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Building of HS2 should start from the North say MPs
THE North must not have to wait 20 years for high-speed rail to arrive, a committee of MPs says today.
The controversial £42.6bn HS2 project is “essential” but building work should start from the North, as well as from London, its report suggests.
The new HS2 chairman is urged to report within 12 months on speeding up work so 225mph trains reach north of Birmingham “well before 2032-33”.
And the report goes further, arguing: “We would also like Sir David Higgins to report on building North to South concurrently with building South to North.”
The all-party transport select committee made the same suggestion back in 2011, an idea dismissed by ministers for having “practical and legal obstacles”.
However, the MPs are encouraged that Sir David, when he appeared before the transport committee, hinted he would look at it again.
HS2 is intended to deliver high-speed trains from London to Birmingham by 2026 – and a Y-shaped network, on to Leeds and Manchester, seven years later.
Through trains will cut the Darlington to London journey time to 1hr 51mins, the department for transport (Dft) says – 32 minutes quicker than at present.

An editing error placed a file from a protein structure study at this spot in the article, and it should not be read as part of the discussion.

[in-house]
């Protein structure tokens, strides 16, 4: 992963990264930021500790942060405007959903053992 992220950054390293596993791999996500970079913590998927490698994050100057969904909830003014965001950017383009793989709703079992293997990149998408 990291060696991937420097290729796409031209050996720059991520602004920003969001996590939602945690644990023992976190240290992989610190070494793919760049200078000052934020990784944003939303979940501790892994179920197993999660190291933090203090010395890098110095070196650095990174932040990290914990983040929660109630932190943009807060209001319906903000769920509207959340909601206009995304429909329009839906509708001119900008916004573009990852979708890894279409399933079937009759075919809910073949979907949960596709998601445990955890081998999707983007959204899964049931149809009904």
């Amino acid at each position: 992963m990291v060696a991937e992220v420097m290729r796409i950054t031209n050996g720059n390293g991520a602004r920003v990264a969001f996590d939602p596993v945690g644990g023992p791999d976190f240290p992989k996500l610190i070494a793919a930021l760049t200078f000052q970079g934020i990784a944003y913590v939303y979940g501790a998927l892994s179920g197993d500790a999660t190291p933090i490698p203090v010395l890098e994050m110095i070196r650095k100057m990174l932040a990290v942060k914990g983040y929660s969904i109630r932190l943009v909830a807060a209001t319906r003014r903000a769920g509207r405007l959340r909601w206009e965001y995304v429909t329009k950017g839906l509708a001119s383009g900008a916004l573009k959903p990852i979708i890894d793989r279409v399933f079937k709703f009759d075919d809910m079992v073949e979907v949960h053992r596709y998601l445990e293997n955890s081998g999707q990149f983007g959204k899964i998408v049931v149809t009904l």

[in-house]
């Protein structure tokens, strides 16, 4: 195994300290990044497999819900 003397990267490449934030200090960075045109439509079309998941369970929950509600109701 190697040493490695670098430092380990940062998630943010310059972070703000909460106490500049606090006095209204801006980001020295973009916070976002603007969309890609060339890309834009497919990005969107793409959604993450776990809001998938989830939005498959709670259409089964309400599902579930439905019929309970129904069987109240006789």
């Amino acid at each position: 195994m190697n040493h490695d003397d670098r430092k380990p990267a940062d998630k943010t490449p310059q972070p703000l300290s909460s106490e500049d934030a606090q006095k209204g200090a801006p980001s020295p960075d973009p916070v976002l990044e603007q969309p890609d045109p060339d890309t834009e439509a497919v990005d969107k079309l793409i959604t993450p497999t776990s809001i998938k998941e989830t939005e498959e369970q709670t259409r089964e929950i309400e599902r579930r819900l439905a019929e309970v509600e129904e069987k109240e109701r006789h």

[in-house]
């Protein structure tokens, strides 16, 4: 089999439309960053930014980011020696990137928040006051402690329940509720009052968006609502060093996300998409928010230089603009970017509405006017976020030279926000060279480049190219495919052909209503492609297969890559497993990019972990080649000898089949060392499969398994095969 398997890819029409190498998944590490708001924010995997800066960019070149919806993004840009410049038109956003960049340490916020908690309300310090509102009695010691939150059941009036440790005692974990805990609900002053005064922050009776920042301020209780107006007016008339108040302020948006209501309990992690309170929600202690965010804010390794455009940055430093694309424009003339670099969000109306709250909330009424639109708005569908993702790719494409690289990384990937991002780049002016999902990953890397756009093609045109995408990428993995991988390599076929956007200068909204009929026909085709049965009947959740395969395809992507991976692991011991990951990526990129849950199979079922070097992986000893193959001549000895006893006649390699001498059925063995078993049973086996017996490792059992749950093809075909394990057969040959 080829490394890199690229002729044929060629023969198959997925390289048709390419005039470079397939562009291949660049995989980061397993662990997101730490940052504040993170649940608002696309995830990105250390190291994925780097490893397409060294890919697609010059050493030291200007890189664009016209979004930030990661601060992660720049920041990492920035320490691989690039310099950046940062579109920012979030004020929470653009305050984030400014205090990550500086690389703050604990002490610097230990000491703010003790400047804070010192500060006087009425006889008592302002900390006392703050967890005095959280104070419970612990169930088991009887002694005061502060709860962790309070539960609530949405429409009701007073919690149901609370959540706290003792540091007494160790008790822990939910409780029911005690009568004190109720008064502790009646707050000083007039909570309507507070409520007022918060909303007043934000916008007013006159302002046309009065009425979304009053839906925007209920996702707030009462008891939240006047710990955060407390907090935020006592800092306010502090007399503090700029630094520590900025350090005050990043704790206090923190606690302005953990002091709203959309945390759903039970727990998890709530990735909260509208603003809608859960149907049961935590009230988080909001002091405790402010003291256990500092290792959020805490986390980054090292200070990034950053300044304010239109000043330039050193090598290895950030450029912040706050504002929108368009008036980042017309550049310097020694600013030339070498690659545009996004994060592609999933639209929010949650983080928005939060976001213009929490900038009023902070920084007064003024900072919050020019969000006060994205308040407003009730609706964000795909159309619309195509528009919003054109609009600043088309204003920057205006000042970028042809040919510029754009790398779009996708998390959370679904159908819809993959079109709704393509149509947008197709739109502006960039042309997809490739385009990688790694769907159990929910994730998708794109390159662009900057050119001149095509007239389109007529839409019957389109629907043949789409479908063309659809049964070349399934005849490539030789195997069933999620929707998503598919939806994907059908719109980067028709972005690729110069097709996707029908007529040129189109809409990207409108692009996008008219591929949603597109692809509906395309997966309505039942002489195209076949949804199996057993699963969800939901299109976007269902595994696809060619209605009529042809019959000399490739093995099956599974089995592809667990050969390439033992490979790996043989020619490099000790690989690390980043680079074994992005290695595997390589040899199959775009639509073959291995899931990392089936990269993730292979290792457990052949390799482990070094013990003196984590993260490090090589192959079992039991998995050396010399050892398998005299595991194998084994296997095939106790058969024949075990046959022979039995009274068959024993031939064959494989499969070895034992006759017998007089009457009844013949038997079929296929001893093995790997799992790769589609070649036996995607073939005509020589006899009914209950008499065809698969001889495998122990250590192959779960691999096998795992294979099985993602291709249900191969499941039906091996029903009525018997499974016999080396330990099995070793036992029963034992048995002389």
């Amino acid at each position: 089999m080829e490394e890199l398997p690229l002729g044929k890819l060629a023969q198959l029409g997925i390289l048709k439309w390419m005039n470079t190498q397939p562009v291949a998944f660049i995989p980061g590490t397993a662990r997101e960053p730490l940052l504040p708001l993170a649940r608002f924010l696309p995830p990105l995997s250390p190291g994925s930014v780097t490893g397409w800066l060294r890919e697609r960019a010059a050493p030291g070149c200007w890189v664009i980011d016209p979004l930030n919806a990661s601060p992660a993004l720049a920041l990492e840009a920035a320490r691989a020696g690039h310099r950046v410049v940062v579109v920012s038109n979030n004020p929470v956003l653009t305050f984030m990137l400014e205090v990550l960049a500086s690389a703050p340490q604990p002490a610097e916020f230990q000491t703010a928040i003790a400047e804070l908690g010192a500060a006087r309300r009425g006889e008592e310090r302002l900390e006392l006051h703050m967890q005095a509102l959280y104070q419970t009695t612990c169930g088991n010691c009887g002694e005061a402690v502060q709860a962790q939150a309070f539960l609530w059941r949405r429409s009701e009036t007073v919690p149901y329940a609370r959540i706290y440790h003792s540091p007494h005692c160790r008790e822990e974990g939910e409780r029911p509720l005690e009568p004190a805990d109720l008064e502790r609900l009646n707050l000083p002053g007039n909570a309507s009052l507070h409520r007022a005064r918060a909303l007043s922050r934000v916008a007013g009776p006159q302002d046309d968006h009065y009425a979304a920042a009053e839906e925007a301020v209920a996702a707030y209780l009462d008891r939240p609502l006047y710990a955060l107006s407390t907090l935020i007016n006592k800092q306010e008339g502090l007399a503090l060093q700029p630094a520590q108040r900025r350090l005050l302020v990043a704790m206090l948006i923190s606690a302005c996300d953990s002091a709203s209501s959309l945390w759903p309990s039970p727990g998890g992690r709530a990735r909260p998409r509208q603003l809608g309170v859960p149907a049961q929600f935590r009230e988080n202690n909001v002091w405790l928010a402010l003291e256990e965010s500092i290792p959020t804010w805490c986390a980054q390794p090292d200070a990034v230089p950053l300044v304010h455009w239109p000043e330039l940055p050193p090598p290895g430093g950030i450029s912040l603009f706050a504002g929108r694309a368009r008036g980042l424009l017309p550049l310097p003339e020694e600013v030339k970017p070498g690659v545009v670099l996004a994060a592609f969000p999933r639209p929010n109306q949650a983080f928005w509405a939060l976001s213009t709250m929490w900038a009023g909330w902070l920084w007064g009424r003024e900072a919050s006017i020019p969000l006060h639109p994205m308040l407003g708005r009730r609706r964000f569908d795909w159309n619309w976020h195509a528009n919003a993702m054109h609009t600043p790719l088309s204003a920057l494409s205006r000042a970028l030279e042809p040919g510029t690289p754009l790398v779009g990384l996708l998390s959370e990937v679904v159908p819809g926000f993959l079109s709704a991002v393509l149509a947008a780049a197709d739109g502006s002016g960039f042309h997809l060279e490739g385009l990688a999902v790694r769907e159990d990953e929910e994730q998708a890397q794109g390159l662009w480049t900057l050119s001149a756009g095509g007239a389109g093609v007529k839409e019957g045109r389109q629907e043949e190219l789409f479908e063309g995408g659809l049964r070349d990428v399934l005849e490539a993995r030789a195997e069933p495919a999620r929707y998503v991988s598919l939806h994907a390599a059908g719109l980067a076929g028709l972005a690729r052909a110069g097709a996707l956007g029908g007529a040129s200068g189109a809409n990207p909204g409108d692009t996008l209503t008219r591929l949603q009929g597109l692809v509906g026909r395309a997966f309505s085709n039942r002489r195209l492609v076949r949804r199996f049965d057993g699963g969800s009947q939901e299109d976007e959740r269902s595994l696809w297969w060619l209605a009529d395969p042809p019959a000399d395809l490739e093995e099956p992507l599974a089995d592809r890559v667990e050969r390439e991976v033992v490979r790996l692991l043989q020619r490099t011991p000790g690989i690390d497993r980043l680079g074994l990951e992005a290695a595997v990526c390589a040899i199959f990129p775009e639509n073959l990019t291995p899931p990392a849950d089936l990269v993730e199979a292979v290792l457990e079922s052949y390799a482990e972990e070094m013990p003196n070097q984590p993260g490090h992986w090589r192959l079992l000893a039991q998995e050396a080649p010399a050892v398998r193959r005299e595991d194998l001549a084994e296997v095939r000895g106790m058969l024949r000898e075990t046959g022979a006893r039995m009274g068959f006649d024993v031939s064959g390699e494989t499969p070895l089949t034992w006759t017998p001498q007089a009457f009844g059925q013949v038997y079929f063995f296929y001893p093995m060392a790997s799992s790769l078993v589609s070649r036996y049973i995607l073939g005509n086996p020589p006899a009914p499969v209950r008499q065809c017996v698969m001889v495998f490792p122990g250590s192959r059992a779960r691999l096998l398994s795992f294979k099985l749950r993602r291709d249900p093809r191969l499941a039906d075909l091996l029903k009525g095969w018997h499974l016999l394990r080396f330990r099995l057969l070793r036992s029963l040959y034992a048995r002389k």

Durham City will be “less than two hours from Birmingham” and the Tees Valley could enjoy new direct rail links to London, by freeing up space on existing lines.
Shadow Chancellor Ed Balls dropped a bombshell last month, when he warned Labour might withdraw support, even if the budget stays at £42.6bn.
But today’s report backs the Government, insisting: “Only a new line can bring the step change in capacity which is required.
“Bringing high-speed rail to the Northern cities has the potential to transform the nation’s economic geography.”
The committee pointed out the likely cost of HS2 was actually £28bn – not £42.6bn – because the remaining £14. 6bn is a “contingency fund”.
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